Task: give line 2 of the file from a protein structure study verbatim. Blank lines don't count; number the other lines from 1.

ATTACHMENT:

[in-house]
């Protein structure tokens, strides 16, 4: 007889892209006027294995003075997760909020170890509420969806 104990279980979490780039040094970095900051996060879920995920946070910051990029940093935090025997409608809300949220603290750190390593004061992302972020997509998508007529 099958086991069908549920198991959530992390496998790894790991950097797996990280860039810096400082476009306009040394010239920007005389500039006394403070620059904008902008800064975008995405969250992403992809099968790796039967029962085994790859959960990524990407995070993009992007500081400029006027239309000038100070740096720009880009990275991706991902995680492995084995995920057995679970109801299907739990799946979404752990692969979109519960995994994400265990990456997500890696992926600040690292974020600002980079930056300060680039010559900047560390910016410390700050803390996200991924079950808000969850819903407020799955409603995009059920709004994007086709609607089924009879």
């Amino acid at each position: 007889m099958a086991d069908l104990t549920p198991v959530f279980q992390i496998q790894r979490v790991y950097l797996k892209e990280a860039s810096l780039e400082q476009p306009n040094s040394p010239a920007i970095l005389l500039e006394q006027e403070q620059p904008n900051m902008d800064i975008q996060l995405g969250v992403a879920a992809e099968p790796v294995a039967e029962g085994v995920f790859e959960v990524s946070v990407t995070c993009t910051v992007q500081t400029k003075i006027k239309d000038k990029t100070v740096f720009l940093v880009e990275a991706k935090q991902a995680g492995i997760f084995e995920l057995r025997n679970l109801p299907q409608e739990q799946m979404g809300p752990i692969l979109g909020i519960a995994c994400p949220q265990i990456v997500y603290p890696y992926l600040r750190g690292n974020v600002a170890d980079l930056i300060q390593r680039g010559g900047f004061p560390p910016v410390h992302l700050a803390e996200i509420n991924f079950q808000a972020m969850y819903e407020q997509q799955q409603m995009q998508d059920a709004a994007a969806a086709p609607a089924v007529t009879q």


């Protein structure tokens, strides 16, 4: 007889892209006027294995003075997760909020170890509420969806 104990279980979490780039040094970095900051996060879920995920946070910051990029940093935090025997409608809300949220603290750190390593004061992302972020997509998508007529 099958086991069908549920198991959530992390496998790894790991950097797996990280860039810096400082476009306009040394010239920007005389500039006394403070620059904008902008800064975008995405969250992403992809099968790796039967029962085994790859959960990524990407995070993009992007500081400029006027239309000038100070740096720009880009990275991706991902995680492995084995995920057995679970109801299907739990799946979404752990692969979109519960995994994400265990990456997500890696992926600040690292974020600002980079930056300060680039010559900047560390910016410390700050803390996200991924079950808000969850819903407020799955409603995009059920709004994007086709609607089924009879």